Matt Moore’s experience with homosexuality as a Christian is different in its own right from Emily’s in that, rather than justifying who he felt God had made him to be, Matt prayed for God to make him someone different.
Growing up around Bible-believing Christians who acknowledged homosexuality as an abominable thing, Matt believed HE was abominable.
Desperate, he prayed for God to make him straight and relieve him of the seemingly abominable temptations that had taken over his life. But God never answered.
To most, this would sound like a God that’s not worth following. But through his experience, Matt came to learn that in pleading with God to make him straight, he was never all that interested in God himself.
“I wasn’t praying for God to do this because I loved Him or wanted to live my life for Him,” he writes. “I was actually pretty unconcerned about Him, to be honest. I wanted God to take away my same-sex desires for my own benefit—so that I could fit in, be normal, be one of the guys, and even so that I could just have sex with girls like all of my friends were. So I obviously wasn’t worried about being sexually moral. I just wanted to be sexually normal.”
What he learned had nothing to do with homosexuality at all, but instead, it was about worship.
Homosexual desire—and all other sinful desire—exists in the hearts of people because worship of God doesn’t.
Based on the title of John Pavlovitz’s piece, most people would be quick to assume that a pastor would have strong words about parenting gay children. After all, a teacher of the Word must know a thing or two about homosexuals and what Jesus would think of the matter.
And in all honesty, all of those preconceived notions are probably right. However, probably not in the way you’d think at first glance. You see, John, like many others (whether they’re a pastor or not) has toyed with the thought (for some maybe even a fear) that he may, in fact, be trusted by God to raise children who have homosexual desires.
It’s one you’ll have to read for yourself if you want to know what this pastor would do if he had gay kids, but let’s just say we could all learn a thing or two from John about Jesus on homosexuality.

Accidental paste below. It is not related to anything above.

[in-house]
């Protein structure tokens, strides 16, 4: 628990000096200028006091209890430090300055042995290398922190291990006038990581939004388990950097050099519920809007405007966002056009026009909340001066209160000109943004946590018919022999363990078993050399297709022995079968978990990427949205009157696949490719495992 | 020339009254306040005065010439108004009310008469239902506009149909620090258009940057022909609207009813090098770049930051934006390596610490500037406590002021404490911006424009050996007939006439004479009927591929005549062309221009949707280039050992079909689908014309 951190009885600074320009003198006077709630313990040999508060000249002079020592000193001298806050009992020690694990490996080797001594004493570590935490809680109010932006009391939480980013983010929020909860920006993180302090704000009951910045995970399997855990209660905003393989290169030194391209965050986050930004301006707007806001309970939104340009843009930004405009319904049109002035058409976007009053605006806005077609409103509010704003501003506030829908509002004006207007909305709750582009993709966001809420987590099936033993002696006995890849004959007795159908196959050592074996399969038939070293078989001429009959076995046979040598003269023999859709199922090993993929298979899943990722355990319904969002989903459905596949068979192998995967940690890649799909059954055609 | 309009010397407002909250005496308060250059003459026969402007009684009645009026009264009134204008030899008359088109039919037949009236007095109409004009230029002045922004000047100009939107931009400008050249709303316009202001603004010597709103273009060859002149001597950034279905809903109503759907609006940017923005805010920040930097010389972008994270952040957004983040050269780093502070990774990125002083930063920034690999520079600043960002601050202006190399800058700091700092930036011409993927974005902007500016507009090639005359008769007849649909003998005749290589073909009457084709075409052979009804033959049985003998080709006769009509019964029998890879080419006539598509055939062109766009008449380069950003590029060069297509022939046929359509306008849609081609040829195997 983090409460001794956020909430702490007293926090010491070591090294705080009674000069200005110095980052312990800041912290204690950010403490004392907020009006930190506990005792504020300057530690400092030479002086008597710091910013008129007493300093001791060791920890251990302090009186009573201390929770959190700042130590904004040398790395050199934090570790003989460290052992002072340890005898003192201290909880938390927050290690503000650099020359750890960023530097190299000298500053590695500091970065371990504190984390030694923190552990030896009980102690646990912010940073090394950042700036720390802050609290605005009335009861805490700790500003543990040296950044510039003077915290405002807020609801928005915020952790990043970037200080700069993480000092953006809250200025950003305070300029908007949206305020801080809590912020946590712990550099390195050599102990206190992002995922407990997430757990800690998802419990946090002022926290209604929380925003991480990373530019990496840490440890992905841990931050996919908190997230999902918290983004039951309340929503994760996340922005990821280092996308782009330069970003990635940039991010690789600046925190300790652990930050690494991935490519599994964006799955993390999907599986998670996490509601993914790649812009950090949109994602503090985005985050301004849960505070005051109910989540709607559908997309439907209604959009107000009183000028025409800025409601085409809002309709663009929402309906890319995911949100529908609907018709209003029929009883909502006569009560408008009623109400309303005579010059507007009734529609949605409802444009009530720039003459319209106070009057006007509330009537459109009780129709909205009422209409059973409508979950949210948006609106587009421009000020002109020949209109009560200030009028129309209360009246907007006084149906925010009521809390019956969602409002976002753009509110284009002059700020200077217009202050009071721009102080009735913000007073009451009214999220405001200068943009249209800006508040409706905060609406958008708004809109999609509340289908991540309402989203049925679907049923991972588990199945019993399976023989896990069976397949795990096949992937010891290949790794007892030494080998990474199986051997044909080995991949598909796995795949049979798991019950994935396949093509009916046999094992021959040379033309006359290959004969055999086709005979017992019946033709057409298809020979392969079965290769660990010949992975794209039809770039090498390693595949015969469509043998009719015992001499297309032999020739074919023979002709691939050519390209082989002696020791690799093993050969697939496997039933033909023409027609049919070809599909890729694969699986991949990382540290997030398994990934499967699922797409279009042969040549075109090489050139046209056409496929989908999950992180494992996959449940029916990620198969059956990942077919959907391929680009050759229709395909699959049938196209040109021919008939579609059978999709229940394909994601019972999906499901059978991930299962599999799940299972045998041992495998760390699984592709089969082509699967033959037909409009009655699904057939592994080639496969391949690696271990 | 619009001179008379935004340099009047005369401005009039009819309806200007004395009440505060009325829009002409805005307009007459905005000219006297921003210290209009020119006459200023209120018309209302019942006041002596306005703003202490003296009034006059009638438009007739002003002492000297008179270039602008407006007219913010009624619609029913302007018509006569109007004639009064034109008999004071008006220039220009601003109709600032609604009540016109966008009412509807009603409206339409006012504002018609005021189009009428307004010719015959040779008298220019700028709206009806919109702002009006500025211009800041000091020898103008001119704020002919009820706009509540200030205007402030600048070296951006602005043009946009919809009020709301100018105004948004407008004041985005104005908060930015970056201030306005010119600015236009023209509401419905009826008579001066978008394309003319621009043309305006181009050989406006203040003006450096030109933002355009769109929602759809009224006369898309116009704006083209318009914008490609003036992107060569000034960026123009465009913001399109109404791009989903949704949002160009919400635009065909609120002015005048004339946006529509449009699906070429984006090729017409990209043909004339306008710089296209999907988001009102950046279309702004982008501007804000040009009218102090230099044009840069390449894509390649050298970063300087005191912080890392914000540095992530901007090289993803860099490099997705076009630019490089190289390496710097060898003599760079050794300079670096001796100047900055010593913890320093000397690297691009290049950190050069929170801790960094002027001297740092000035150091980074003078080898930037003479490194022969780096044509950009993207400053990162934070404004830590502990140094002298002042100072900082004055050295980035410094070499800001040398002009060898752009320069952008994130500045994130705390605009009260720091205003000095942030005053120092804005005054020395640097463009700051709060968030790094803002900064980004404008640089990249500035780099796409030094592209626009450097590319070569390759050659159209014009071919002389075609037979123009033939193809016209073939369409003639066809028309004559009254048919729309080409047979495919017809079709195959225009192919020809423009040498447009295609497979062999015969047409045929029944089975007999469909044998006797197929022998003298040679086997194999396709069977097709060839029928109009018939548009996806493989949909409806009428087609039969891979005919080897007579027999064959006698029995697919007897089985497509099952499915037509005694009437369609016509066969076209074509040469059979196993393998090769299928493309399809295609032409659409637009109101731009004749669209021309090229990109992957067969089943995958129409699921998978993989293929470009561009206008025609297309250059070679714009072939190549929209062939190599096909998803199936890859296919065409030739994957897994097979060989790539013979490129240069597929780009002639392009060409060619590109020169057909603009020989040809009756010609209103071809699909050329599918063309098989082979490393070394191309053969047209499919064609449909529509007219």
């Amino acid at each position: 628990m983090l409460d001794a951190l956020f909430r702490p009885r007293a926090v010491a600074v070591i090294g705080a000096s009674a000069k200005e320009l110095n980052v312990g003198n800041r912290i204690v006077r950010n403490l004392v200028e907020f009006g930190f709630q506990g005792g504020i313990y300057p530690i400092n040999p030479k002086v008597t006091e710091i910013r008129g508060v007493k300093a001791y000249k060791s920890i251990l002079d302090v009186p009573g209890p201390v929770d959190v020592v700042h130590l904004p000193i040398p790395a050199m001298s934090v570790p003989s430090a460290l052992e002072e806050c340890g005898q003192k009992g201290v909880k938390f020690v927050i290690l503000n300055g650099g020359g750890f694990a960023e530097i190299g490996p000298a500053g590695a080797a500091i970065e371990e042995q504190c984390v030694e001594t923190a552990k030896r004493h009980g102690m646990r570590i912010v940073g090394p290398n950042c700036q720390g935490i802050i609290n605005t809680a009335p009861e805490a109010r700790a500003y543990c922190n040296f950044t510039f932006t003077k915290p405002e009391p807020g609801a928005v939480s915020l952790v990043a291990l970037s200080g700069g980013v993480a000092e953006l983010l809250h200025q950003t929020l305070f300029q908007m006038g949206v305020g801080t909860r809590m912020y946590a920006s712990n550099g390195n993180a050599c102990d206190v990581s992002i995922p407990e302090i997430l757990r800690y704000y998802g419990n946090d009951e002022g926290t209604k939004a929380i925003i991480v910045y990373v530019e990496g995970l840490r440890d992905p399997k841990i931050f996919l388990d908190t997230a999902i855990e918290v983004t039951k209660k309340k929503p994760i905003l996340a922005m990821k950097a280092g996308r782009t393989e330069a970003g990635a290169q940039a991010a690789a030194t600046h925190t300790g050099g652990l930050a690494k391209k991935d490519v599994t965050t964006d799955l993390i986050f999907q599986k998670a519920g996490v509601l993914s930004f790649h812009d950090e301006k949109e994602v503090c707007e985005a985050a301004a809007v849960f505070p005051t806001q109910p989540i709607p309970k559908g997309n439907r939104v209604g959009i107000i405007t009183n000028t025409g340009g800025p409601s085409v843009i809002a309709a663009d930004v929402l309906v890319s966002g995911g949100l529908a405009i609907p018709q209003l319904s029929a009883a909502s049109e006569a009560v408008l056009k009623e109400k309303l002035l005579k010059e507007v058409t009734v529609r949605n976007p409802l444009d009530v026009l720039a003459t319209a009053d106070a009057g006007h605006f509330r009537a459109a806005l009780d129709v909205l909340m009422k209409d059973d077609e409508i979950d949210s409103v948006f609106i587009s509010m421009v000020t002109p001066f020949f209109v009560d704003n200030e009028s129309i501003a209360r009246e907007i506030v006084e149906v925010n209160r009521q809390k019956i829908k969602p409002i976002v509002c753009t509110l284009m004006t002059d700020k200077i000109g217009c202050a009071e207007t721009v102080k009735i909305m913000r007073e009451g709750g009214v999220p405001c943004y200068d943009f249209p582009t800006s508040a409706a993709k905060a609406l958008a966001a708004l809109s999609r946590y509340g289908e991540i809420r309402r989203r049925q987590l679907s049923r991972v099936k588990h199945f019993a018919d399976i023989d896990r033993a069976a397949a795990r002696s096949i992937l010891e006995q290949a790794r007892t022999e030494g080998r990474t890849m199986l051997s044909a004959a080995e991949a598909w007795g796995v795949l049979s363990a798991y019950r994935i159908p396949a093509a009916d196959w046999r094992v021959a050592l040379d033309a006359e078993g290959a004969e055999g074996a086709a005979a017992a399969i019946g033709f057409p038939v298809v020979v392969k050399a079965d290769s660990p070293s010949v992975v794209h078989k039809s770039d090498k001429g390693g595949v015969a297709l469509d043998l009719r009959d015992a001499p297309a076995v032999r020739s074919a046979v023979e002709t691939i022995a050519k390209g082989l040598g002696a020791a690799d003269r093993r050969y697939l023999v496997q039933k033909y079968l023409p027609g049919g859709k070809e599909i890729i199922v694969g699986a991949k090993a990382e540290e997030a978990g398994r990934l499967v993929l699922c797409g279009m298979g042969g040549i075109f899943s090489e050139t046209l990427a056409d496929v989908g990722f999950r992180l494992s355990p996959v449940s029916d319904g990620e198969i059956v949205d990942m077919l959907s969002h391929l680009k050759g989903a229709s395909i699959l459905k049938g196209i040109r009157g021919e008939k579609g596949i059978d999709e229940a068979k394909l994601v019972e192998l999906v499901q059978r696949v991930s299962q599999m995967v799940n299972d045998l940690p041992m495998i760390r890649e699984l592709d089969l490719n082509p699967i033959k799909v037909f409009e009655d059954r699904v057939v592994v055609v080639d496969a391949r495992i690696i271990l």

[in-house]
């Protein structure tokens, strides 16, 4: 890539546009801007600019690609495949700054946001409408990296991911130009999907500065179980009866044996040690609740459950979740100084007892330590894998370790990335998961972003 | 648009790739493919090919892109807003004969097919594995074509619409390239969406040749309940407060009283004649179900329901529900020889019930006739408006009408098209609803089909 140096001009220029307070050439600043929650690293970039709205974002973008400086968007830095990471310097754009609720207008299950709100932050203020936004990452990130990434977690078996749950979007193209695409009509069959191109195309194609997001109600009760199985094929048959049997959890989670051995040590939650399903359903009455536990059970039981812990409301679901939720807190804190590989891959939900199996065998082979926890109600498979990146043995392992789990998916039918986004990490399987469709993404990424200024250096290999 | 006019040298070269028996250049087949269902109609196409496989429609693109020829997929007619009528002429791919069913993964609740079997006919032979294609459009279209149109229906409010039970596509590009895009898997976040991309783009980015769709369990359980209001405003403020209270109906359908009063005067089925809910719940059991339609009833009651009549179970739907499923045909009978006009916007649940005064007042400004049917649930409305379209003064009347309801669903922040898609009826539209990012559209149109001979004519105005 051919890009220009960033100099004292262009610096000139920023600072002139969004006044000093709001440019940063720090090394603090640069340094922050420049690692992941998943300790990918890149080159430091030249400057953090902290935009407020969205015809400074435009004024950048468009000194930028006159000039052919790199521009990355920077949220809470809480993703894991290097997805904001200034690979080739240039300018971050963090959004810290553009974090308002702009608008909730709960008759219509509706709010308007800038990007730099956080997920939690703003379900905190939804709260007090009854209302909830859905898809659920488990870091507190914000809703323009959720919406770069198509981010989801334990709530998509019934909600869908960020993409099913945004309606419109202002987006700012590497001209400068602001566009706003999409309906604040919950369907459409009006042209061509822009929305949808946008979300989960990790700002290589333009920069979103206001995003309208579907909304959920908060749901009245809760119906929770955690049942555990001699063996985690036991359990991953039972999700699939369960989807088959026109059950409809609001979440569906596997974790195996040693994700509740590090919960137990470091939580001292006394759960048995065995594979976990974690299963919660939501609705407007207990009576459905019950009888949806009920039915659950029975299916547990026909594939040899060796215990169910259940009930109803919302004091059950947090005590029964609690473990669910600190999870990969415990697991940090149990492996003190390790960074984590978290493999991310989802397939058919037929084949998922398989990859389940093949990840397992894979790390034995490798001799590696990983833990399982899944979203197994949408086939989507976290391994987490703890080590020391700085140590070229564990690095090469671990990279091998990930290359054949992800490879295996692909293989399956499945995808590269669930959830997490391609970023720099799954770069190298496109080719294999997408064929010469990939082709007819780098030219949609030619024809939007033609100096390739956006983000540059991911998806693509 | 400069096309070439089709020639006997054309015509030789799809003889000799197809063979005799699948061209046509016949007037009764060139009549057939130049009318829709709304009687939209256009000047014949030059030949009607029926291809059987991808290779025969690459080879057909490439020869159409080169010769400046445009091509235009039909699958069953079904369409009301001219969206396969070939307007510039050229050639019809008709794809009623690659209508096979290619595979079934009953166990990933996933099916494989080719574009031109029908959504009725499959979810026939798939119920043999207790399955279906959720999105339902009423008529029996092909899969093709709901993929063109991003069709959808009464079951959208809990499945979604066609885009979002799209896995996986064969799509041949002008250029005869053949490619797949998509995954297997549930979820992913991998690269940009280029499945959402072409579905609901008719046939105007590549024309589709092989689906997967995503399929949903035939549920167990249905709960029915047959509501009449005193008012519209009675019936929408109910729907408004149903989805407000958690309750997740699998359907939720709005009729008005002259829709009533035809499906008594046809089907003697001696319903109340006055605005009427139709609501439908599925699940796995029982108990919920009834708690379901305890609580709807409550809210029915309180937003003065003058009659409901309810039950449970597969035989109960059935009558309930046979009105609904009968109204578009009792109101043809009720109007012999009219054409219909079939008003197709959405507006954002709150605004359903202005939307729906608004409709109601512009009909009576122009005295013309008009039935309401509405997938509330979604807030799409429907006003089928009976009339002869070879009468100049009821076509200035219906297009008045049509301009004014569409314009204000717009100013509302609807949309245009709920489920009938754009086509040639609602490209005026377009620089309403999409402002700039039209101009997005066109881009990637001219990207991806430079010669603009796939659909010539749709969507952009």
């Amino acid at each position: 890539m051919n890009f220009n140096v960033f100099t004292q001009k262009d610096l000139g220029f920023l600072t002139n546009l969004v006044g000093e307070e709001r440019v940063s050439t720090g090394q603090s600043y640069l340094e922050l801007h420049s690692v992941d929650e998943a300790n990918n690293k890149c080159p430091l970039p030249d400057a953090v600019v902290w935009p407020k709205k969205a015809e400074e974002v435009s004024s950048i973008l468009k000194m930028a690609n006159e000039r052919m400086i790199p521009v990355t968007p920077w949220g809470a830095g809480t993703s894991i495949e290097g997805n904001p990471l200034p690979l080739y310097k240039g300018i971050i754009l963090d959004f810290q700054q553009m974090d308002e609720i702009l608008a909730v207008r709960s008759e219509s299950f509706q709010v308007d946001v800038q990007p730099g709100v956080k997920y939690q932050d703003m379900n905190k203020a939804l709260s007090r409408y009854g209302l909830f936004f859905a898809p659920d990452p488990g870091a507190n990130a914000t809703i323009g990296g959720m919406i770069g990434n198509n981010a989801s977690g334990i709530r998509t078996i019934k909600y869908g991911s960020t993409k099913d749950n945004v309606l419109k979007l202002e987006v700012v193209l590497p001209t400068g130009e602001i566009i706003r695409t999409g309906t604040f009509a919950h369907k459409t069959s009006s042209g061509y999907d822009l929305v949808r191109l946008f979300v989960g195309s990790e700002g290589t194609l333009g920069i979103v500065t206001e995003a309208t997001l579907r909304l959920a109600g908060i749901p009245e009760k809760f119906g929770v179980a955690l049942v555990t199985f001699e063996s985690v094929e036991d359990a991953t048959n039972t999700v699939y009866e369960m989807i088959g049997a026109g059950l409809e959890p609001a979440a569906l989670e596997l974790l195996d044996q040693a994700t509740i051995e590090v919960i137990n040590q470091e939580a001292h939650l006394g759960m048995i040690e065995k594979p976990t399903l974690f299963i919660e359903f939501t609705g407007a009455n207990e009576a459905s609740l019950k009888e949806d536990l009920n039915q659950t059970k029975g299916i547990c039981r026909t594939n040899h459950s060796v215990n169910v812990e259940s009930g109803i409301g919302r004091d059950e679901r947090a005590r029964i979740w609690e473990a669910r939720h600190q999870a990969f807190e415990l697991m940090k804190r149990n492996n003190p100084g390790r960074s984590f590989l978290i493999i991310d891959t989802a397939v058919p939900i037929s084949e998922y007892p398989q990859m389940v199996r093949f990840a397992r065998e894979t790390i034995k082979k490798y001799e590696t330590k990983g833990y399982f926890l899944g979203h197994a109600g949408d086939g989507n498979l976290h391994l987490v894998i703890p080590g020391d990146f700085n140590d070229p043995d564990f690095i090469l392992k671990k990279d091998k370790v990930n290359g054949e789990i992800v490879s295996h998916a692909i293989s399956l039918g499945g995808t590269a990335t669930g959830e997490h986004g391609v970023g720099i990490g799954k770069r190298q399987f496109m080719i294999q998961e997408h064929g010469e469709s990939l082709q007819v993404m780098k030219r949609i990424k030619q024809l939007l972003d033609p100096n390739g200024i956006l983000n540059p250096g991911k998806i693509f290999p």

Christopher Asmus’ story isn’t one we hear too often for a number of reasons, but the main one being, as much as the church preaches truth and honesty, we produce shame and condemnation.
As a pastor, a husband and a father, Christopher shares openly about the same-sex attraction he’s lived with for as long as he can remember.
“Many in our culture would like to label people like me ‘bisexual,’ but I believe Jesus has spoken a better word.”
Pulling from Biblical truths and knowledge of the character of God, Christopher divulges into four freedoms that the Lord promises to those who are fighting same-sex attraction.
“In short, being human in a fallen world means being attracted to things that are contrary to human flourishing in God, things that oppose God’s good plan for us and lead to death. I feel these attractions to sin, and therefore I need a Savior.”
It’s a common question this day and age for SO many believers who find themselves in a conflicting situation. Similar to the bakery owner who is being sued for deferring a wedding cake for a gay couple’s wedding, many Christians find themselves in a battle of love versus belief.
Todd Wagner, a Pastor at Watermark Community Church, breaks it down into a simpler way of thinking that IS answered by scripture.
“Love is patient, love is kind. It does not envy, it does not boast, it is not proud. It does not dishonor others, it is not self-seeking, it is not easily angered, it keeps no record of wrongs. Love does not delight in evil but rejoices with the truth. It always protects, always trusts, always hopes, always perseveres.” 1 Corinthians 13:4-6
When a gay friend invites you to celebrate the day they’re getting married, it’s not so much that they’re inviting your approval of their decision, but an invitation to share in their joy.
However, the Word makes it clear that LOVE does not rejoice in unrighteousness. Because when it all comes down to it, going to your gay friend’s wedding isn’t about approval or belief. It’s about whether or not you choose to rejoice with them at the celebration of a relationship which Jesus says is not good.
Homosexuality is not new. It’s not a trend or a growing problem. It’s a sin just like every other. As Christians and followers of Christ, we must learn how to effectively love homosexuals with grace and understanding, while standing firm in the Truth of what God says is righteous. We are held to a higher standard as believers than those who do not know Christ. May we not take that lightly in our pursuit of changing hearts and eternities for Christ.